24 August 2009
Scanning electron micrograph of a human embryo exposing the embryonic cells
Scientists part-funded by the Wellcome Trust have discovered a key link in the chain of events that allows embryonic stem cells to transform into different types of cells in the body.
A protein called Nanog has, in recent years, emerged as a key player in the system that keeps stem cells in a constant, undifferentiated ‘pluripotent’ form.
Now, researchers from the Wellcome Trust Centre for Stem Cell Research at the University of Cambridge and colleagues have determined that its role is as a final controller in the process.
The findings help us understand more about how stem cells work, which will aid scientists’ efforts to harness the cells for medical applications.
Nanog was first isolated in 2003 and identified as playing an important part in stem cell pluripotency. But scientists didn’t know its exact role in the process.
In the new study, the researchers showed that Nanog acts like a conductor in charge of an orchestra of genes and proteins during the final performance. All must play at the right time in perfect harmony for the cell to ‘refresh’ into a pluripotent state.
Without Nanog, a stem cell cannot maintain an immortal pluripotent state. Similarly, without it, attempts to reprogram adult cells to become pluripotent fail. The protein must be present specifically during the final reprogramming phase when other key factors are already present, otherwise the cell becomes ‘stuck’ in a halfway state of development.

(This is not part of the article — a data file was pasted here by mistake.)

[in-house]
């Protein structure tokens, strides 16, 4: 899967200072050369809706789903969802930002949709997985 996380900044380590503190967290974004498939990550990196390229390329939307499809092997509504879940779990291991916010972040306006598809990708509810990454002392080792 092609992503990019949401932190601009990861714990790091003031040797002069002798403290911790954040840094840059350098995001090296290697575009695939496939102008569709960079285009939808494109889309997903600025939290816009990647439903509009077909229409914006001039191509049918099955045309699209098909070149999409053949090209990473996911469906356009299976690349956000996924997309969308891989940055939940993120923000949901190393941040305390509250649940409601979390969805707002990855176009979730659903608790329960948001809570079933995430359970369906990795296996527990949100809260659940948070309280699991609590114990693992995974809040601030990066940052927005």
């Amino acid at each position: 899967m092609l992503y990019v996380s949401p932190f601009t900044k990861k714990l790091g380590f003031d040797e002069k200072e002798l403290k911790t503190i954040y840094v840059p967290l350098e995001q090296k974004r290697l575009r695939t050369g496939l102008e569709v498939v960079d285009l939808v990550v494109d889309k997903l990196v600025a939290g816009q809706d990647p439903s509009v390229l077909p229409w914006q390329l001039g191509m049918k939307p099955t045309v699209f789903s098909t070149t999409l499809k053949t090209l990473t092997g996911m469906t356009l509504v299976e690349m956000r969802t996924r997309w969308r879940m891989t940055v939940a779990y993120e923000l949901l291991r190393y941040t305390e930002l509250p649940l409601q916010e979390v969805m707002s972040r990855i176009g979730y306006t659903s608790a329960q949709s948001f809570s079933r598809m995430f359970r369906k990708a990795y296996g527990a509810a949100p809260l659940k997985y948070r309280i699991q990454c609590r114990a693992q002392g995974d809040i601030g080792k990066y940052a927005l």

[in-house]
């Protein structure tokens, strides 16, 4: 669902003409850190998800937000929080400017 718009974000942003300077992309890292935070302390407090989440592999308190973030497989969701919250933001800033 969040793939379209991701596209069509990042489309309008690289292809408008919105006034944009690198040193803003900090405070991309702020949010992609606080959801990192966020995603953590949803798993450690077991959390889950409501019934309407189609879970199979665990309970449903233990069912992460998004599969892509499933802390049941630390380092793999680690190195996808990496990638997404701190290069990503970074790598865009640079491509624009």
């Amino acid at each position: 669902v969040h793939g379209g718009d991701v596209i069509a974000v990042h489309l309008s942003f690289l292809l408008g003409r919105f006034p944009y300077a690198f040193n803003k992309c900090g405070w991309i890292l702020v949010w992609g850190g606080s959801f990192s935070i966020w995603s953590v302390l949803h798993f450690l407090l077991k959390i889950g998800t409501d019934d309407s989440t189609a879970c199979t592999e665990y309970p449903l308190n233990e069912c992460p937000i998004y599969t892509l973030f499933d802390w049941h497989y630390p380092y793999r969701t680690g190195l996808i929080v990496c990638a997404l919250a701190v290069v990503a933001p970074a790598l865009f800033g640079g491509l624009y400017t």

“Our research shows that this unique protein flips the last switch in a multi-step process that gives cells the very powerful property of pluripotency,” said Dr Jose Silva from the Wellcome Trust Centre, who led the research.
“The next challenge is to find out exactly how Nanog influences all these other molecules.”
“If we want to create efficient, safe and reliable ways of generating these cells for medical applications, we need to understand the process. Our research provides additional clues as to how it occurs.”
Scientists hope that stem cell research will one day enable us to transform adult cells into pluripotent stem cells in the body. These could then be turned into any other type of body cell, from liver cells to nerve cells. This could form treatments for diseases such as diabetes, Parkinson’s disease or Alzheimer’s disease.